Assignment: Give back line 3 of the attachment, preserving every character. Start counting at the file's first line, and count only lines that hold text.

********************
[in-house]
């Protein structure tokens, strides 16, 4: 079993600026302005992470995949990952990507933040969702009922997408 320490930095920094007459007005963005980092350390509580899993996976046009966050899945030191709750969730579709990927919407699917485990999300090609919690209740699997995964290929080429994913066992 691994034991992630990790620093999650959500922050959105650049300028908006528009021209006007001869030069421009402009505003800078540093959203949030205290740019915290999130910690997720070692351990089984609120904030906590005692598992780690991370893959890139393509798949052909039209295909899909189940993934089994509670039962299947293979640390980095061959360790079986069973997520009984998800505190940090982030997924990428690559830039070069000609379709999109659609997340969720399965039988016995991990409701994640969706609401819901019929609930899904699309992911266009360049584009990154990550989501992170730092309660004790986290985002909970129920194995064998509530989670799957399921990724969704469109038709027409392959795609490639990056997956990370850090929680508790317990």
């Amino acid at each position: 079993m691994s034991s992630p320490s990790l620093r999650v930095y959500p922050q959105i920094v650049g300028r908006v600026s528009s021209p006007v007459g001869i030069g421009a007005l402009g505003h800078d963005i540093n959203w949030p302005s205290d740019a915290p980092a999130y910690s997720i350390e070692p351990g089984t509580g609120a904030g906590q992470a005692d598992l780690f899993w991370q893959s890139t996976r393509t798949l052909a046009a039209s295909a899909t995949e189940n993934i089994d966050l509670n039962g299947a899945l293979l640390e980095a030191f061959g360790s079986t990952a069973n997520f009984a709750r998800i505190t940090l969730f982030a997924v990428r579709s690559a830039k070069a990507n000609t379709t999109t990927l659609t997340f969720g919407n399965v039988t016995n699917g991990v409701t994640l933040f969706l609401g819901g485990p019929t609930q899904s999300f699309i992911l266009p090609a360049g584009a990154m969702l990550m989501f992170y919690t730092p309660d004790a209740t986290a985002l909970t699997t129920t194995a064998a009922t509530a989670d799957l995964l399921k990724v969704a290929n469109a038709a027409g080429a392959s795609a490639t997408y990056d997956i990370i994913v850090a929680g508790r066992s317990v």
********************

């Amino acid at each position: 079993m691994s034991s992630p320490s990790l620093r999650v930095y959500p922050q959105i920094v650049g300028r908006v600026s528009s021209p006007v007459g001869i030069g421009a007005l402009g505003h800078d963005i540093n959203w949030p302005s205290d740019a915290p980092a999130y910690s997720i350390e070692p351990g089984t509580g609120a904030g906590q992470a005692d598992l780690f899993w991370q893959s890139t996976r393509t798949l052909a046009a039209s295909a899909t995949e189940n993934i089994d966050l509670n039962g299947a899945l293979l640390e980095a030191f061959g360790s079986t990952a069973n997520f009984a709750r998800i505190t940090l969730f982030a997924v990428r579709s690559a830039k070069a990507n000609t379709t999109t990927l659609t997340f969720g919407n399965v039988t016995n699917g991990v409701t994640l933040f969706l609401g819901g485990p019929t609930q899904s999300f699309i992911l266009p090609a360049g584009a990154m969702l990550m989501f992170y919690t730092p309660d004790a209740t986290a985002l909970t699997t129920t194995a064998a009922t509530a989670d799957l995964l399921k990724v969704a290929n469109a038709a027409g080429a392959s795609a490639t997408y990056d997956i990370i994913v850090a929680g508790r066992s317990v």